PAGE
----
Dataset Information


Arterial spin labelling and diffusion-weighted imaging in paediatric brain tumours.

ABSTRACT: BACKGROUND:Diffusion- and perfusion-weighted MRI are valuable tools for measuring the cellular and vascular properties of brain tumours. This has been well studied in adult patients, however, the biological features of childhood brain tumours are unique, and paediatric-focused studies are less common. We aimed to assess the diagnostic utility of apparent diffusion coefficient (ADC) values derived from diffusion-weighted imaging (DWI) and cerebral blood flow (CBF) values derived from arterial spin labelling (ASL) in paediatric brain tumours. METHODS:We performed a meta-analysis of published studies reporting ADC and ASL-derived CBF values in paediatric brain tumours. Data were combined using a random effects model in order to define typical parameter ranges for different histological tumour subtypes and WHO grades. New data were also acquired in a 'validation cohort' at our institution, in which ADC and CBF values in treatment naïve paediatric brain tumour patients were measured, in order to test the validity of the findings from the literature in an un-seen cohort. ADC and CBF quantification was performed by two radiologists via manual placement of tumour regions of interest (ROIs), in addition to an automated approach to tumour ROI placement. RESULTS:A total of 14 studies met the inclusion criteria for the meta-analysis, constituting data acquired in 542 paediatric patients. Parameters of interest were based on measurements from ROIs placed within the tumour, including mean and minimum ADC values (ADCROI-mean, ADCROI-min) and the maximum CBF value normalised to grey matter (nCBFROI-max). After combination of the literature data, a number of histological tumour subtype groups showed significant differences in ADC values, which were confirmed, where possible, in our validation cohort of 32 patients. In both the meta-analysis and our cohort, diffuse midline glioma was found to be an outlier among high-grade tumour subtypes, with ADC and CBF values more similar to the low-grade tumours. After grouping patients by WHO grade, significant differences in grade groups were found in ADCROI-mean, ADCROI-min, and nCBFROI-max, in both the meta-analysis and our validation cohort. After excluding diffuse midline glioma, optimum thresholds (derived from ROC analysis) for separating low/high-grade tumours were 0.95 × 10-3 mm2/s (ADCROI-mean), 0.82 × 10-3 mm2/s (ADCROI-min) and 1.45 (nCBFROI-max). These thresholds were able to identify low/high-grade tumours with 96%, 83%, and 83% accuracy respectively in our validation cohort, and agreed well with the results from the meta-analysis. Diagnostic power was improved by combining ADC and CBF measurements from the same tumour, after which 100% of tumours in our cohort were correctly classified as either low- or high-grade (excluding diffuse midline glioma). CONCLUSION:ADC and CBF values are useful for differentiating certain histological subtypes, and separating low- and high-grade paediatric brain tumours. The threshold values presented here are in agreement with previously published studies, as well as a new patient cohort. If ADC and CBF values acquired in the same tumour are combined, the diagnostic accuracy is optimised.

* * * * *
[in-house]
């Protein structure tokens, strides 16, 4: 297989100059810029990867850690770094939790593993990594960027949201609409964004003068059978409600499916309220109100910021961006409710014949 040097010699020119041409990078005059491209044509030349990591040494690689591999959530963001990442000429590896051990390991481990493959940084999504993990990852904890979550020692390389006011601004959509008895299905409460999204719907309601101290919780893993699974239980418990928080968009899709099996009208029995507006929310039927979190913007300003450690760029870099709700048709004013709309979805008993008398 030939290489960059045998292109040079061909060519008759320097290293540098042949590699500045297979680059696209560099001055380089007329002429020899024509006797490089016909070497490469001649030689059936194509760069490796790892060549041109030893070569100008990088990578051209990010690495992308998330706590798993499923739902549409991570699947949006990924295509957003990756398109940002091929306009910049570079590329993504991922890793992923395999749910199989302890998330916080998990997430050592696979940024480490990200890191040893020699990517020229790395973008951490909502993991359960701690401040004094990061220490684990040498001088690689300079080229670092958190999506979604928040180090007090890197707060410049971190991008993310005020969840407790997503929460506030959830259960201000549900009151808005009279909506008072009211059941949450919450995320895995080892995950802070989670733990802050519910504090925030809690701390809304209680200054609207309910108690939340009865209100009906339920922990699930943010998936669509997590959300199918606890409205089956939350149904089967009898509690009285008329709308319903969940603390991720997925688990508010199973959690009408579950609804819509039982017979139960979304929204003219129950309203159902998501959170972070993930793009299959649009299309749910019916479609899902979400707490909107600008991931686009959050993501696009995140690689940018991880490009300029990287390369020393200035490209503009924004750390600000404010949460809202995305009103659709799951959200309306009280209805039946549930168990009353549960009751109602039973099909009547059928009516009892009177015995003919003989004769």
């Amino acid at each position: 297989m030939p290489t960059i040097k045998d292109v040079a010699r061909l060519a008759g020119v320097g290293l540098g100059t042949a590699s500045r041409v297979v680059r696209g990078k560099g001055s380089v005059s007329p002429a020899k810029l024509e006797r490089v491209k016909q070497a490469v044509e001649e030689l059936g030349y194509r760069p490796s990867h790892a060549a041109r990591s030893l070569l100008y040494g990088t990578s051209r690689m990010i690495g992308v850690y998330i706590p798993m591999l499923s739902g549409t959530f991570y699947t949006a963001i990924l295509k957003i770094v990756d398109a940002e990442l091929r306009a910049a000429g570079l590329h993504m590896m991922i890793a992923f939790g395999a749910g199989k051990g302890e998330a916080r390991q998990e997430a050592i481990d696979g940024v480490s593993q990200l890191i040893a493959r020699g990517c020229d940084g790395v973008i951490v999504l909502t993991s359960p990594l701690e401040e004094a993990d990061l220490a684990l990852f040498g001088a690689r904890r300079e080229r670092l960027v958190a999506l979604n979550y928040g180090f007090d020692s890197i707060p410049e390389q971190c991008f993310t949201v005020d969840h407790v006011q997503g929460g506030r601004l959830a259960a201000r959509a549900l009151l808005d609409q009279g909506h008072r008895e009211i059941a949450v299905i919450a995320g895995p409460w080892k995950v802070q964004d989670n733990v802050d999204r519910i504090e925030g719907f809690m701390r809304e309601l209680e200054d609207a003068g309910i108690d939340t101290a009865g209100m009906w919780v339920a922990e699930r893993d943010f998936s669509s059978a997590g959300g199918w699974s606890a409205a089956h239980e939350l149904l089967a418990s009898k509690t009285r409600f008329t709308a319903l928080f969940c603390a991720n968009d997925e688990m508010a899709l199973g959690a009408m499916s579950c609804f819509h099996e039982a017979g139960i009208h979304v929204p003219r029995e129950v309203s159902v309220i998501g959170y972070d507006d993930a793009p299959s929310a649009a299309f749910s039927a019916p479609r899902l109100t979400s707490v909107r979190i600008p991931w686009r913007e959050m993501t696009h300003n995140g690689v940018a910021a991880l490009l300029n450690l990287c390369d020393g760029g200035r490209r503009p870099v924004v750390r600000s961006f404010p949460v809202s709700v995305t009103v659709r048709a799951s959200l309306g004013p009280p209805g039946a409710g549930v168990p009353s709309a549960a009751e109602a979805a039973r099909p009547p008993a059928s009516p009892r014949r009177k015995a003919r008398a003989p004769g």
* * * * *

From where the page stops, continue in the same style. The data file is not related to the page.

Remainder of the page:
PROVIDER: S-EPMC6365981 | BioStudies | 2019-01-01

REPOSITORIES: biostudies